Rule 9.2. Pleading and proof of written instruments

(A)   When instrument or copy, or an Affidavit of Debt must be filed.  When any pleading allowed by these rules is founded on a written instrument, the original, or a copy thereof, must be included in or filed with the pleading. Such instrument, whether copied in the pleadings or not, shall be taken as part of the record.  When any pleading allowed by these rules is founded on an account, an Affidavit of Debt, in a form substantially similar to that which is provided in Appendix A-2 to these rules, shall be attached.

 

(B)   Proof of execution of instruments filed with pleadings.  When a pleading is founded on a written instrument and the instrument or a copy thereof is included in or filed with the pleading, execution of such instrument, indorsement, or assignment shall be deemed to be established and the instrument, if otherwise admissible, shall be deemed admitted into evidence in the action without proving its execution unless execution be denied under oath in the responsive pleading or by an affidavit filed therewith. A denial asserting that another person who is not a party did execute the instrument, indorsement, or assignment may be made without such oath or affidavit only if the pleader alleges under oath or in an accompanying affidavit that after the exercise of reasonable diligence he was unable to make such person or his representative (subdivision (H)) a party, the reason therefor, and that he is without information as to such execution.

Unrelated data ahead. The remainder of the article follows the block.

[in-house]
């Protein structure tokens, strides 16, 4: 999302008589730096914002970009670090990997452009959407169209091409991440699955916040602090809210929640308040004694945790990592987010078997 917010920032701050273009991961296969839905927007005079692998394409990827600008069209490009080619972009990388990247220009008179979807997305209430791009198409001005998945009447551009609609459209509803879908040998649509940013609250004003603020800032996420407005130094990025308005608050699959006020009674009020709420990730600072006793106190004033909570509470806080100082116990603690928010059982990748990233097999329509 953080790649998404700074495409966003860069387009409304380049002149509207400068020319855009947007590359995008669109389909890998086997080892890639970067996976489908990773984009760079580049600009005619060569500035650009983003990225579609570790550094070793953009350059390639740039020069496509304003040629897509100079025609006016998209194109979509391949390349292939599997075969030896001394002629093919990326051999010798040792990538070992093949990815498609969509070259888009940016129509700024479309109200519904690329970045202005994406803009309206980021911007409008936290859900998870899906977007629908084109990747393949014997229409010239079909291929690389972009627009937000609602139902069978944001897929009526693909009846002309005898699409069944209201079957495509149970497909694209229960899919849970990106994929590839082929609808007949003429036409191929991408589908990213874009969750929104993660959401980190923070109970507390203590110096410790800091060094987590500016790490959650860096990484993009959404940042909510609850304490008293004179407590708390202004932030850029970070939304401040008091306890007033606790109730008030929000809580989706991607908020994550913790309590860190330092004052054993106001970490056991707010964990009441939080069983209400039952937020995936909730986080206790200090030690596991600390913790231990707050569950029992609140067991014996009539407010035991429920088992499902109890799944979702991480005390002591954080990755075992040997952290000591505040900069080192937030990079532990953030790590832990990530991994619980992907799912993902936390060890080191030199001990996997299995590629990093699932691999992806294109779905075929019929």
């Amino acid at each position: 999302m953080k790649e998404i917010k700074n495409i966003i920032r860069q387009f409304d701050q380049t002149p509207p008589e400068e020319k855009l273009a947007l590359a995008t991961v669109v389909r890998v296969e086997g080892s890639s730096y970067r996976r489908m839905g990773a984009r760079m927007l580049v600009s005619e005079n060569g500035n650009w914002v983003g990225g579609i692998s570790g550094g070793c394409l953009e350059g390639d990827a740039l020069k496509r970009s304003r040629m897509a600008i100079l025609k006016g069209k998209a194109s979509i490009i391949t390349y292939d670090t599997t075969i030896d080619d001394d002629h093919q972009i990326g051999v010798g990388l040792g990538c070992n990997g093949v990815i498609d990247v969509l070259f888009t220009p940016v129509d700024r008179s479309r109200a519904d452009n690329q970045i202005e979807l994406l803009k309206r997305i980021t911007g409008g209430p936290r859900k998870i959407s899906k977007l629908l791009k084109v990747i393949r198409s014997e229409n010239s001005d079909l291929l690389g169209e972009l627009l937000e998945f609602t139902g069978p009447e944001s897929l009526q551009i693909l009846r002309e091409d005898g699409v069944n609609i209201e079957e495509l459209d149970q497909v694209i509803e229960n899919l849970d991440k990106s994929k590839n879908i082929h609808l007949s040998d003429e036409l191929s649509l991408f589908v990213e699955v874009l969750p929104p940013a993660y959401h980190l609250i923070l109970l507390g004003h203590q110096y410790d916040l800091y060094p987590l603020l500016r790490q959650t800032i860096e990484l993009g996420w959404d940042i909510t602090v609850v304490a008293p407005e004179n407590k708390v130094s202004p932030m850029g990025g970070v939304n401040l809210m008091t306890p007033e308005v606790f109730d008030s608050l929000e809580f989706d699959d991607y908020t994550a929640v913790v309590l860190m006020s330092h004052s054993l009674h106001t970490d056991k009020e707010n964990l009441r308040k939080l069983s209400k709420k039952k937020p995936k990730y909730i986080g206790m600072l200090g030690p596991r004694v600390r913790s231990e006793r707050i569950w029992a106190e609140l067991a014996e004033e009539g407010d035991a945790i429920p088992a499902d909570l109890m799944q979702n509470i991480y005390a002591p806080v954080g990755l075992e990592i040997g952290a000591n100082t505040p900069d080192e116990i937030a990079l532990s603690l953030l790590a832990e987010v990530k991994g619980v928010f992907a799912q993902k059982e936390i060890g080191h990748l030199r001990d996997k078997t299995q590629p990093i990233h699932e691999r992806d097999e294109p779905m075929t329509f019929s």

(C)   Oath or affidavit of denial of execution must be made upon personal knowledge.  An oath or affidavit denying execution as required and made under subdivision (B) of this rule shall be made upon the personal knowledge of the person making it, and, if general in form (Rule 11(B)), shall be deemed to be made upon such personal knowledge.